Home Oxygen Therapy
There are a great many options today for
the oxygen-user. There are standard in-home concentrators that work off
your electrical current. These are most generally accompanied by
compressed, portable oxygen systems for back up during power failures and
for going out and leaving home.
Compressed portable systems are becoming
smaller and lighter to carry then they once were and the time one canister
can be used is prolonged with the use of an oxygen-conserving device, like
a pulse-dose regulator.
One advantage of the concentrator and
compressed portables is that you can take it with you on short trips and
have extra spare portable units with you. Newer concentrators are on the
market are made for traveling. Use of an inverter in your vehicle will
allow its use off of your car batteries DC current as well. It is
suggested that you have a reputable car repair center install one adequate
for your units needs.
Another option for oxygen-users is liquid oxygen. The portable units are
very small and lightweight and do last much longer than the compressed
system. They require a large liquid reservoir maintained in your home,
which must be refilled on a routine basis by your supplier. You fill your
own portable from the standing reservoir. The drawbacks to these units are
occasional portable freeze-ups and many suppliers only provide you with
one portable tank.
It is suggested that if you use liquid o2
you have some portable compressed units for emergencies. There are many
different liquid systems on the market today and research is the key to
determining which system may work best for you. Some liquid o2 systems
only work on a demand or pulse-dose system and have liter limitations that
may not work for some people. Others simply love their systems and highly
Other factors contribute to your decisions on supplemental oxygen
systems. Your general overall needs, the liters of oxygen you require,
whether you are a chronic mouth-breather or can easily breathe through
your nose. Other contributing factors are what services are available by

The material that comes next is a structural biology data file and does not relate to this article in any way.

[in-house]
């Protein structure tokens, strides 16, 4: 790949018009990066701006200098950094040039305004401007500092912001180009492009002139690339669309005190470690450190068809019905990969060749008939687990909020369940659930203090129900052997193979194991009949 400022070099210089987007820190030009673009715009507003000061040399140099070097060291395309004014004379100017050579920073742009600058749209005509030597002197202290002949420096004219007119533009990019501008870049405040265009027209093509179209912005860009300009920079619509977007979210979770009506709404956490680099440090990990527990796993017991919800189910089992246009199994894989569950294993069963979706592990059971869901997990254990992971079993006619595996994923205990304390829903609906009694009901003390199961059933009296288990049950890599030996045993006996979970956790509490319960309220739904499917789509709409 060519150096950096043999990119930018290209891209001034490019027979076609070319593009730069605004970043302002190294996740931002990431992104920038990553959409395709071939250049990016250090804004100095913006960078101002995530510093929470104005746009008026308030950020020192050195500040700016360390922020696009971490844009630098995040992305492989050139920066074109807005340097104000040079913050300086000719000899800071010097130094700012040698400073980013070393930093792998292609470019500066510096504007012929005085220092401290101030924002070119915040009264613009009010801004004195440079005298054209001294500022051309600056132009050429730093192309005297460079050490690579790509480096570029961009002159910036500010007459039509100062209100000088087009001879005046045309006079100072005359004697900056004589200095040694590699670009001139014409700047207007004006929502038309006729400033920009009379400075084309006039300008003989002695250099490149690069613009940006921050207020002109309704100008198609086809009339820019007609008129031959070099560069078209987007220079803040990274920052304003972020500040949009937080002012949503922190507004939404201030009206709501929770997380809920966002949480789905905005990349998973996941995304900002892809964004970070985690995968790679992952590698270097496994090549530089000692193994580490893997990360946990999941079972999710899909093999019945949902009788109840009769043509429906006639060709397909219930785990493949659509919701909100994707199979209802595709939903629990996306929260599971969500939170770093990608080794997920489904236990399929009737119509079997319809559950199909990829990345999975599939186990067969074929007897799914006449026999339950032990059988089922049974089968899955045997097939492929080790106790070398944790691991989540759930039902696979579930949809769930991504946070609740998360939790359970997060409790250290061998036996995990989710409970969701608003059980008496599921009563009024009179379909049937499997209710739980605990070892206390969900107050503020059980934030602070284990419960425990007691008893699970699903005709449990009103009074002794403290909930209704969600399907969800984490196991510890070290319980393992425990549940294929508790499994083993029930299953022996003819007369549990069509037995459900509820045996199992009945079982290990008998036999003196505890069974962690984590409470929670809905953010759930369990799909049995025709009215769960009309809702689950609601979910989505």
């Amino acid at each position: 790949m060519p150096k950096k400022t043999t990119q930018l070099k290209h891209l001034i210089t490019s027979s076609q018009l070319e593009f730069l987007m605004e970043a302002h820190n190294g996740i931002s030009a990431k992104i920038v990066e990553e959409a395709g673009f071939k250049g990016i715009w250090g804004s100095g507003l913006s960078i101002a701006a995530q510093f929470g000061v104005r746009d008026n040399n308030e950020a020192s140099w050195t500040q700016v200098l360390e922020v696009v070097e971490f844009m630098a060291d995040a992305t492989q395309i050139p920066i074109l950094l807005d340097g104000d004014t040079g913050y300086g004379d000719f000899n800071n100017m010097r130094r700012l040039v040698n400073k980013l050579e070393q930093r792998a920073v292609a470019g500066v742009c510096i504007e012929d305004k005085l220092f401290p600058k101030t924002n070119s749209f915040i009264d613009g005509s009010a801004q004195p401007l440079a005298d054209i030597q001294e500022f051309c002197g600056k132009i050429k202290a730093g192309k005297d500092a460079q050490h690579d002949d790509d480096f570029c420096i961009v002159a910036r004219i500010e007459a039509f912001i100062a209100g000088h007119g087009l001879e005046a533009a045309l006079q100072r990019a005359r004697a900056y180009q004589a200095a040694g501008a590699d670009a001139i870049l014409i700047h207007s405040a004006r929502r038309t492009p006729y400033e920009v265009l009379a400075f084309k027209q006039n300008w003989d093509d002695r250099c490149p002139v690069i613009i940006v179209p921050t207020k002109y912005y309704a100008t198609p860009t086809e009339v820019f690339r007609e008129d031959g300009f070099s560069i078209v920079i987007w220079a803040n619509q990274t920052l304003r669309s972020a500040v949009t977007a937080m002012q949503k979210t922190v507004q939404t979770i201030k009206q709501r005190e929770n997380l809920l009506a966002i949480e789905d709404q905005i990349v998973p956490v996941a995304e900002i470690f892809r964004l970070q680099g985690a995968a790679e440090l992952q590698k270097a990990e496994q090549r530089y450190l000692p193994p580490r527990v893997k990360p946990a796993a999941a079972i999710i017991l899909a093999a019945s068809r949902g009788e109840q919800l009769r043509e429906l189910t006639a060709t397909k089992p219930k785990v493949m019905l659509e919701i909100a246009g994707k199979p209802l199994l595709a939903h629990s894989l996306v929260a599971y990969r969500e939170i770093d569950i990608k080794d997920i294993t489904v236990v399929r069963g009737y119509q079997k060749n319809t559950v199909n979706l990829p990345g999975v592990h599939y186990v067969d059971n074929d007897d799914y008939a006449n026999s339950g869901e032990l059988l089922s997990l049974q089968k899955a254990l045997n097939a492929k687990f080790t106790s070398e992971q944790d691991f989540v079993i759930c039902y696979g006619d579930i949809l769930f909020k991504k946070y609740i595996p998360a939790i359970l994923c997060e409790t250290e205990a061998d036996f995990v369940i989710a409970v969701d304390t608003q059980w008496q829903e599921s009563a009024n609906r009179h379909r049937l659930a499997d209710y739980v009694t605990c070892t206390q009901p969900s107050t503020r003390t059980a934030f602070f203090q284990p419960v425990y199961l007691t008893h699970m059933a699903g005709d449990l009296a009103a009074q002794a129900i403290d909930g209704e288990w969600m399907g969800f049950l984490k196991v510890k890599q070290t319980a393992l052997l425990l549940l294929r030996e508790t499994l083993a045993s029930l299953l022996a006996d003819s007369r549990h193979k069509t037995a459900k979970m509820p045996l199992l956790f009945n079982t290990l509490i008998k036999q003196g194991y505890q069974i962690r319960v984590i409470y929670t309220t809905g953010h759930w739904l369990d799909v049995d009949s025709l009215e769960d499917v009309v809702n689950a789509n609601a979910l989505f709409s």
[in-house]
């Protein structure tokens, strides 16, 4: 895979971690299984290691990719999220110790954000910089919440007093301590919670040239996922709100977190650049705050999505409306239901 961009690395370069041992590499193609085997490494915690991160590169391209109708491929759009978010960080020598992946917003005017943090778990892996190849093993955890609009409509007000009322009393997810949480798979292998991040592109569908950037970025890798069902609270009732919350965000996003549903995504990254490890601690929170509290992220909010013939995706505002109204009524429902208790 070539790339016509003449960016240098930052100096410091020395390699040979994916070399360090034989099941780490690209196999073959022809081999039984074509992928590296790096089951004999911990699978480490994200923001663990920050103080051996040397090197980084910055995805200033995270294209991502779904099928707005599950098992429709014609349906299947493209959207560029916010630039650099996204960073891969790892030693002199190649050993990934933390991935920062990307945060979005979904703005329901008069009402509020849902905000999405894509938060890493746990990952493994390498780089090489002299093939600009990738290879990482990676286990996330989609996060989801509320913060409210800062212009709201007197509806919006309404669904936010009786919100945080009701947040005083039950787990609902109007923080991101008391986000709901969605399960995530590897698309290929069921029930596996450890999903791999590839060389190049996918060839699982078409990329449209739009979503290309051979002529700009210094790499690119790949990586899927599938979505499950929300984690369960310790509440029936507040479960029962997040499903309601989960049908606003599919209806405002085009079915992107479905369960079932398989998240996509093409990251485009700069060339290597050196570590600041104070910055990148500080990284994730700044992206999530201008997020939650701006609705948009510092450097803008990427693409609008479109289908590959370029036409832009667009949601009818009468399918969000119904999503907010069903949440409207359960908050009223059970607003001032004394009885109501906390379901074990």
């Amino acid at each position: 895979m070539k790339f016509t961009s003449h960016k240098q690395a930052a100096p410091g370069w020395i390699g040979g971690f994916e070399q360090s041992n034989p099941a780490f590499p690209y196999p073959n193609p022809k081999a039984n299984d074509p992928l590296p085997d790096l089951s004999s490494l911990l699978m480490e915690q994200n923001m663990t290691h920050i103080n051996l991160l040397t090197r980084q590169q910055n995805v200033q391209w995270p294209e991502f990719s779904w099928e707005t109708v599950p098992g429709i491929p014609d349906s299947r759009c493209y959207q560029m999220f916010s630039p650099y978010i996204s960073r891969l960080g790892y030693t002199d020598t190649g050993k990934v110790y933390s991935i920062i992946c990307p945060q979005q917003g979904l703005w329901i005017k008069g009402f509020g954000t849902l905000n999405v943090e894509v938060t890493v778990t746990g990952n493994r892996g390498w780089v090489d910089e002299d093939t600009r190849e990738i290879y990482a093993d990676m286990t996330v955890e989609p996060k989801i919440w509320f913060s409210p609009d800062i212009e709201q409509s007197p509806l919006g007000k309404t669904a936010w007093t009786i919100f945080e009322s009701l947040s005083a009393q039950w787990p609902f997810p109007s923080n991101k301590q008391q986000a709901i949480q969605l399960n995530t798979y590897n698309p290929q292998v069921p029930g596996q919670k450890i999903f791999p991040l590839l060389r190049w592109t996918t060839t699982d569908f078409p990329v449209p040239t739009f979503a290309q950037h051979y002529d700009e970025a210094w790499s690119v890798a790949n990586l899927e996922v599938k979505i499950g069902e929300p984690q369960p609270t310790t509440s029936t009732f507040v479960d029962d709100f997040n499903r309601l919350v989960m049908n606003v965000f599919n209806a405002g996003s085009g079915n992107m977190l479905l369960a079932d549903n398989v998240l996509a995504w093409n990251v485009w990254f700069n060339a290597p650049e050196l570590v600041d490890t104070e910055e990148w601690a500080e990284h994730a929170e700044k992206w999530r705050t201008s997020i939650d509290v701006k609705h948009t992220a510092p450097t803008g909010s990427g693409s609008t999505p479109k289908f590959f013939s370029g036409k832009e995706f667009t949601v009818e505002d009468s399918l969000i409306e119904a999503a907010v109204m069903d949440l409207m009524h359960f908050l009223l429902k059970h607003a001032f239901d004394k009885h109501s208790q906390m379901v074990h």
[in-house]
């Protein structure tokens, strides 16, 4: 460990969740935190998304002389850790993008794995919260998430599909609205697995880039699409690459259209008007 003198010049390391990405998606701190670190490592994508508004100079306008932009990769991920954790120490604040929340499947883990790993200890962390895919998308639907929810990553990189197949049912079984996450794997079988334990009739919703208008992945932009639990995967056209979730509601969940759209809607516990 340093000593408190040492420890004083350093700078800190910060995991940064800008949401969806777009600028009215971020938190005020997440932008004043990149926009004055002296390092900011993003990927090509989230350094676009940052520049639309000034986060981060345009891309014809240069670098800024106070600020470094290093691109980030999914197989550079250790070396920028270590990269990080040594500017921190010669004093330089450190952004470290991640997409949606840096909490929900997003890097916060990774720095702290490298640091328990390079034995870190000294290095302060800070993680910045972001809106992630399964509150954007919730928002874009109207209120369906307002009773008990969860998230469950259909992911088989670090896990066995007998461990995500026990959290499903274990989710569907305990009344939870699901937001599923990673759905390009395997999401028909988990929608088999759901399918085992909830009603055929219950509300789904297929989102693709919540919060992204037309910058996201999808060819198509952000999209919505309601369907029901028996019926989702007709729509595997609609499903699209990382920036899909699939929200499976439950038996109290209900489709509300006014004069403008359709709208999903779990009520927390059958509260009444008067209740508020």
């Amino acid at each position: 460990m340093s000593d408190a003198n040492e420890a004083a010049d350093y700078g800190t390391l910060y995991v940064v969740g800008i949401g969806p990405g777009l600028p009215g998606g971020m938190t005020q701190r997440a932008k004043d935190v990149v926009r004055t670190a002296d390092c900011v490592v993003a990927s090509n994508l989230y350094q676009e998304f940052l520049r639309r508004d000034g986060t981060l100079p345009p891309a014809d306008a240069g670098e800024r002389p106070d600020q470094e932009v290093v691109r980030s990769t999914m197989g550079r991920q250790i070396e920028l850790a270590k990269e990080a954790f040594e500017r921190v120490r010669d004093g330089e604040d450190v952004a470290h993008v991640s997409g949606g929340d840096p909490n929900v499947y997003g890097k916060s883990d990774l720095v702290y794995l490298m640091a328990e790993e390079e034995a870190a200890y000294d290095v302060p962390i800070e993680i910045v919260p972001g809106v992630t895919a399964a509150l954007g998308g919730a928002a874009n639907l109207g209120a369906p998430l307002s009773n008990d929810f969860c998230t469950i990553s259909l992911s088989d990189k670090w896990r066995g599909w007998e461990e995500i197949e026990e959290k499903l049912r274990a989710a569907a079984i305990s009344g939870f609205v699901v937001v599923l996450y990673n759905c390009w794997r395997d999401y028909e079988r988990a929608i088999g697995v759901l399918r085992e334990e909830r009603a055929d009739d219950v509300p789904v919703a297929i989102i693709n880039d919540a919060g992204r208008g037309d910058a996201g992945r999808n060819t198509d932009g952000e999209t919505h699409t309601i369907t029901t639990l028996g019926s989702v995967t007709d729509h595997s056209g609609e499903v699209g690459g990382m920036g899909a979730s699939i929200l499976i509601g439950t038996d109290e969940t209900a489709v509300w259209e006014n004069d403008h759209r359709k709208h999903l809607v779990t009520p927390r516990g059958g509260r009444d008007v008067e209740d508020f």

your DME (durable medical equipment) supplier, along with contracting
providers allowed by your insurance companies.
Many major national suppliers have sites on the Web that you can
search. Some fantastic sites we have found with some great information
written by others COPDers are:
Pete Wilson, a fellow COPD patient, has an excellent site called “Portable
Oxygen: A User’s Prospective” outlining many aspects of oxygen-use and
various systems. Included is information on providers, a general
overview, compressed, liquid, traveling, flying, conserving devices, just
to list a few of the items discussed on his site. To view his site, please
go to the following link:
Ron O’Kane, another fellow COPD patient, has an excellent site called
“Living with COPD” that deals exclusively with his experience with liquid
oxygen and the portable Helios system. To view his page, please use the
Regardless of what system you choose to use or which your physician or o2
supplier recommends, remember, as with all aspects of COPD, the need for
oxygen is NOT the end of the world. It too is a medication of sorts. You
can still go out, shop, travel, do most of the things you used to do. You
may feel uncomfortable at first, but in actuality very few people “stare."
If anything, they are happy to see you still leading a full and productive
life. Before long, it will not seem too much different from wearing your
glasses or a pair of earrings.
If you are having trouble adjusting to your new oxygen requirements,
please join us in our main Chat Room. Many of us have struggled through
the same fears, lack of understanding and confusion that you may be facing
now. The support is here at COPD-International.com, please feel free to
take advantage of it.
Source: Compiled by COPD-International